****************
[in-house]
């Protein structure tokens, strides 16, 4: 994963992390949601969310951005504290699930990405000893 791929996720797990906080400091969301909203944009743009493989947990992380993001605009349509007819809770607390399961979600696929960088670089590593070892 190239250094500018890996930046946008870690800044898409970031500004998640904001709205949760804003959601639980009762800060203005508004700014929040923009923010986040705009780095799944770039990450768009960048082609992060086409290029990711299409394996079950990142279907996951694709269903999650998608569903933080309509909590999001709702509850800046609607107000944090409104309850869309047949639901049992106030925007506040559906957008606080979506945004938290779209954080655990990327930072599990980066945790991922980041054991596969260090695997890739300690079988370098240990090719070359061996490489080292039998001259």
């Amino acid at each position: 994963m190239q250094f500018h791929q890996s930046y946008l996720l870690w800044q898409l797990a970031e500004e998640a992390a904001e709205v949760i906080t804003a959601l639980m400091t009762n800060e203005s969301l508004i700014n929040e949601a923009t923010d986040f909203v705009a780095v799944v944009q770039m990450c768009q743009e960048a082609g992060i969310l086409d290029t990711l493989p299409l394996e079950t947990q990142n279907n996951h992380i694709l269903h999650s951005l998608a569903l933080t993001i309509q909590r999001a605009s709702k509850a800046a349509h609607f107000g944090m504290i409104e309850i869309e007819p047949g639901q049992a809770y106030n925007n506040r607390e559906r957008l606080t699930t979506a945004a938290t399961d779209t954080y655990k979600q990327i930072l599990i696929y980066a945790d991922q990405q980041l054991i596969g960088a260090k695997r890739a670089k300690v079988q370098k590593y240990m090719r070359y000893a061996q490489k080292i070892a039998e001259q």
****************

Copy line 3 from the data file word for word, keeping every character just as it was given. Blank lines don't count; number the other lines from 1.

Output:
């Amino acid at each position: 994963m190239q250094f500018h791929q890996s930046y946008l996720l870690w800044q898409l797990a970031e500004e998640a992390a904001e709205v949760i906080t804003a959601l639980m400091t009762n800060e203005s969301l508004i700014n929040e949601a923009t923010d986040f909203v705009a780095v799944v944009q770039m990450c768009q743009e960048a082609g992060i969310l086409d290029t990711l493989p299409l394996e079950t947990q990142n279907n996951h992380i694709l269903h999650s951005l998608a569903l933080t993001i309509q909590r999001a605009s709702k509850a800046a349509h609607f107000g944090m504290i409104e309850i869309e007819p047949g639901q049992a809770y106030n925007n506040r607390e559906r957008l606080t699930t979506a945004a938290t399961d779209t954080y655990k979600q990327i930072l599990i696929y980066a945790d991922q990405q980041l054991i596969g960088a260090k695997r890739a670089k300690v079988q370098k590593y240990m090719r070359y000893a061996q490489k080292i070892a039998e001259q």